A Conversation with the Jacksonville Urban League and the NAACP
Why Estate Planning Is Lacking In African-American Households
The lack of estate planning (or a desire to make one) among African-American households is one of the most serious and consistent issues I see as a CFP® professional, amongst both my clients and my prospects.
So why are African Americans not finding value in estate planning? This is a question that I have been struggling with my entire career. Is it because we (mistakenly) feel that only millionaires need to worry about estate planning?
Obviously not — because even when they’re millionaires, many black people avoid the topic. Aretha Franklin, Bob Marley, Jimi Hendrix, Prince, James Brown and even Martin Luther King, Jr. all died intestate.
Chances are your net worth isn’t close to the estimated $300 million dollars that Prince’s was at his untimely death. Nonetheless, I would like to pound the table and say that this topic is even more important for you.
I believe that there are three myths surrounding the topic that need debunking.
Myth #1: I’m Not Rich, So I Don’t Need An Estate Plan
This is probably the biggest myth. But in actuality, how much money you have should be one of the last reasons you sit down with an estate attorney.
Estate planning comes with a huge range of benefits, and three of the most important have nothing to do with your net worth:
- Privacy regarding your estate’s contents
- Agency over the decision-making processes that affect your assets and your family
- An expedited probate, which can make things move quickly and easily for those you leave behind
Depending on your state, the average probate process takes approximately 6-9 months. That is, with a properly executed estate plan.
But without the correct documentation in place, things get dicey. Just last month, I took on two new clients, both minors dealing with an unexpected inheritance. In both cases, probate took longer than 9 months, and even though the surviving parent was named guardian, the judge appointed the law firm as a conservator. Avoid this mess by spelling it out while you can!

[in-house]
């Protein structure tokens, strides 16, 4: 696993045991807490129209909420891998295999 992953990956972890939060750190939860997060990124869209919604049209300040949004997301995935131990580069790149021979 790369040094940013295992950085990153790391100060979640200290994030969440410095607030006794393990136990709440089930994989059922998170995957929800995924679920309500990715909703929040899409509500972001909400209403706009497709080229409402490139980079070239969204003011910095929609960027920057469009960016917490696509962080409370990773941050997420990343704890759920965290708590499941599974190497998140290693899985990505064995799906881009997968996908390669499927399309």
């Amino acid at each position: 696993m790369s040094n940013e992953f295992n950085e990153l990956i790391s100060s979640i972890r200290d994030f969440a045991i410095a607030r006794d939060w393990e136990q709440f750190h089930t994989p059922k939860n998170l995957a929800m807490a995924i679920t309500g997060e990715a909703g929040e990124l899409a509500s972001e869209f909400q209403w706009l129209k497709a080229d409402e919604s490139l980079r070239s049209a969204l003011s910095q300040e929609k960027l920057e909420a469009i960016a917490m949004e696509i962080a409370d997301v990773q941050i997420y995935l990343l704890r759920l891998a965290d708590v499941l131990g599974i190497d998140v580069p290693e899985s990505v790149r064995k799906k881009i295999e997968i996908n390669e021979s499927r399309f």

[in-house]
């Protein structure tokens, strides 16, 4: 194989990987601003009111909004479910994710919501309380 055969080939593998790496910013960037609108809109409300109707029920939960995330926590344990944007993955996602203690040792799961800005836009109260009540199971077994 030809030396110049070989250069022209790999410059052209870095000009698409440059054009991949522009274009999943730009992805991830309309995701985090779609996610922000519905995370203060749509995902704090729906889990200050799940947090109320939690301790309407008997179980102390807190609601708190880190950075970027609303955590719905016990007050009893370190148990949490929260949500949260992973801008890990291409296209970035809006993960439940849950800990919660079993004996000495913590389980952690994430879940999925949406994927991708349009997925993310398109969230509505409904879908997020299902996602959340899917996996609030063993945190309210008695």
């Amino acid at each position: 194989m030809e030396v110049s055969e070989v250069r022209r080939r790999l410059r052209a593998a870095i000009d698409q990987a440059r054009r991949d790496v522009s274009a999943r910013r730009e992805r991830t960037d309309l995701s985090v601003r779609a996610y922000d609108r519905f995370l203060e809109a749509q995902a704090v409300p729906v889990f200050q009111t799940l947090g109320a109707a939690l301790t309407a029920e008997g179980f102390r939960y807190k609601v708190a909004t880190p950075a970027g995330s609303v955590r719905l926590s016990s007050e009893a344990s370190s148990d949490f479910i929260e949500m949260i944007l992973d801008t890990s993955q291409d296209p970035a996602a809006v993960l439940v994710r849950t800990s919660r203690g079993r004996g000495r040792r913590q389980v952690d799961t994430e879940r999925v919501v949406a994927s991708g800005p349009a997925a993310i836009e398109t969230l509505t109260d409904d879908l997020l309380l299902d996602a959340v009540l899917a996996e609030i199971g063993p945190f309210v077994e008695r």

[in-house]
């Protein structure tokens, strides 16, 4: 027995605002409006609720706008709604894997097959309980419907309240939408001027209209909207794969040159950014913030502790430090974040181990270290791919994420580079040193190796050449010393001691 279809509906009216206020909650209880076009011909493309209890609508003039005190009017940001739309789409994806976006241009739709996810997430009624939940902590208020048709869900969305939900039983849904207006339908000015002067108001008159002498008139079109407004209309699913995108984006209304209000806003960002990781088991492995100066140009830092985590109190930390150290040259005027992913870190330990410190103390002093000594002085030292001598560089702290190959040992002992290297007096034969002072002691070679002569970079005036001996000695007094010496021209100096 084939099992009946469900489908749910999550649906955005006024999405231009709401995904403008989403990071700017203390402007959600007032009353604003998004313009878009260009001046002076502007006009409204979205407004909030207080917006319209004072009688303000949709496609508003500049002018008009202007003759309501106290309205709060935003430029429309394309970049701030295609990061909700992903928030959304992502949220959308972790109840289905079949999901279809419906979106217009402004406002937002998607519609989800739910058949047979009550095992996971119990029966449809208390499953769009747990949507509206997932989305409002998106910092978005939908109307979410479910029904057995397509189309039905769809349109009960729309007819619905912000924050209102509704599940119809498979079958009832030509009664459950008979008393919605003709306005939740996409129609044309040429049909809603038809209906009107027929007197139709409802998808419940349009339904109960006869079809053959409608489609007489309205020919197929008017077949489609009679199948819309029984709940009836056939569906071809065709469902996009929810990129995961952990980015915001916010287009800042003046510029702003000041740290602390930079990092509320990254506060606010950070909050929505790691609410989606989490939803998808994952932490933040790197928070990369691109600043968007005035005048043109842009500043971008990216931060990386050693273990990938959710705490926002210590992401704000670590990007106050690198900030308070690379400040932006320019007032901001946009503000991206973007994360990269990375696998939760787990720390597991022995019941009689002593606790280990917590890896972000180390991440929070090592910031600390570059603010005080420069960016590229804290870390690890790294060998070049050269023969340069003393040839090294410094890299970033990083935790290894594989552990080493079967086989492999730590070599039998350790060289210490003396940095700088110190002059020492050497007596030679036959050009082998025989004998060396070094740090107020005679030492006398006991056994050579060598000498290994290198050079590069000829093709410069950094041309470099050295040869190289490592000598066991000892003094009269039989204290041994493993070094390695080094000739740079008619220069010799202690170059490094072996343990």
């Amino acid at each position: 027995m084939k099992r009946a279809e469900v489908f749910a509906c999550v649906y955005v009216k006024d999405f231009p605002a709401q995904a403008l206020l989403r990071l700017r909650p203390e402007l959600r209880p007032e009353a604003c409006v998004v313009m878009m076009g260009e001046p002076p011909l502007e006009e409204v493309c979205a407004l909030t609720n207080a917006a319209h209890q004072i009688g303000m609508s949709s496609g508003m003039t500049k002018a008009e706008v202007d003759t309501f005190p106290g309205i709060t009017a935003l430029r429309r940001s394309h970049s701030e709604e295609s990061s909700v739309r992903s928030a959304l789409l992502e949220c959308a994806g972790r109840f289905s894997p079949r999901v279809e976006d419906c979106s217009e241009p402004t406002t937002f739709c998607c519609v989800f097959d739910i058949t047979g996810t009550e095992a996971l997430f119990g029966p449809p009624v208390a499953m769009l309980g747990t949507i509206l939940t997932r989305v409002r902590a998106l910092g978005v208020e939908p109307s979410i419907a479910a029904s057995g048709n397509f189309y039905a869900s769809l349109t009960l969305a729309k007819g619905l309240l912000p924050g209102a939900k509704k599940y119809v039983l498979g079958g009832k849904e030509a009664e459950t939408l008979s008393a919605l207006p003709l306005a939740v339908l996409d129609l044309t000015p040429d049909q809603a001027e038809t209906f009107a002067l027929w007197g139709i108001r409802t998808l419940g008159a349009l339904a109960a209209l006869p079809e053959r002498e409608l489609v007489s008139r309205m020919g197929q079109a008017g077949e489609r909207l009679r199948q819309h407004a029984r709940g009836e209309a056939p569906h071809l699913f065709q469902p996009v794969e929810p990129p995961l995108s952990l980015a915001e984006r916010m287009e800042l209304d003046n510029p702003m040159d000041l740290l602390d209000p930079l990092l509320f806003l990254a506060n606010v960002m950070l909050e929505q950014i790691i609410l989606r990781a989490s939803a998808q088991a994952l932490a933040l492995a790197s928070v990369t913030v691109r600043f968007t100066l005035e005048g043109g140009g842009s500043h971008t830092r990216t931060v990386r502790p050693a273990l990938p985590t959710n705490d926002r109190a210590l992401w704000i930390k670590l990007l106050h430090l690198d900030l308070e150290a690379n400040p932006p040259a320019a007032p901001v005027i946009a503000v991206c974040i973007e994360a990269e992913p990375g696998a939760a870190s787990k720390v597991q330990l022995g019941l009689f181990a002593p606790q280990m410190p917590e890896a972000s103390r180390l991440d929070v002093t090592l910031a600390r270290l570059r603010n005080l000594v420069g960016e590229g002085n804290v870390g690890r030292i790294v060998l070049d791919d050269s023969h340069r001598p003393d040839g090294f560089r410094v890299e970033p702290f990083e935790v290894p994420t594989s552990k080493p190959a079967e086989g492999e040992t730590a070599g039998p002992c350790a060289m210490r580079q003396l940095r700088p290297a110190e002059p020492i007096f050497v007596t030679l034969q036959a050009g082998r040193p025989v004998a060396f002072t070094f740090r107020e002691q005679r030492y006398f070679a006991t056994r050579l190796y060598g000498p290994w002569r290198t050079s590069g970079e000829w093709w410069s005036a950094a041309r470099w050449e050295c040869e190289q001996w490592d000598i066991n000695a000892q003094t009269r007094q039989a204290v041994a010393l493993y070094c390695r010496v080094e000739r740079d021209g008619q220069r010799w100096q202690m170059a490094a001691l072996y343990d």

Myth #2: I am Not Married and I Have No Kids
This type of scenario can be deceptively tricky, but the main question you should be asking yourself is, “Do I have assets?”
If you do, rest assured: somebody in your family is going to want them. And without proper ownership titling, those folks may end up fighting over the little things you felt weren’t important. I’ve seen far too many families torn apart because heirs can’t agree — and eventually, the assets get seized anyway because the family could not agree to equal terms.
Myth #3: Cost Is Too High or Any Attorney Can Do It
How much does the average estate plan cost? The answer depends on numerous factors including location and complexity, but one can expect to pay anywhere from $800 – $3,500 or more. Unlike tax savings or investment increases, whose value is tangible, it can be difficult to convince clients that estate planning is worth spending money on. (And, of course, testimonials from folks with excellent estate plans are pretty hard to come by, since they’ve already passed away when they’re executed.)
Some respond to the estate planning sticker shock by seeking the “homeboy hook-up” — that is, having your attorney friend whip up a will for you. And sure, it might save you some change… but very few attorneys are experts in every area of the law.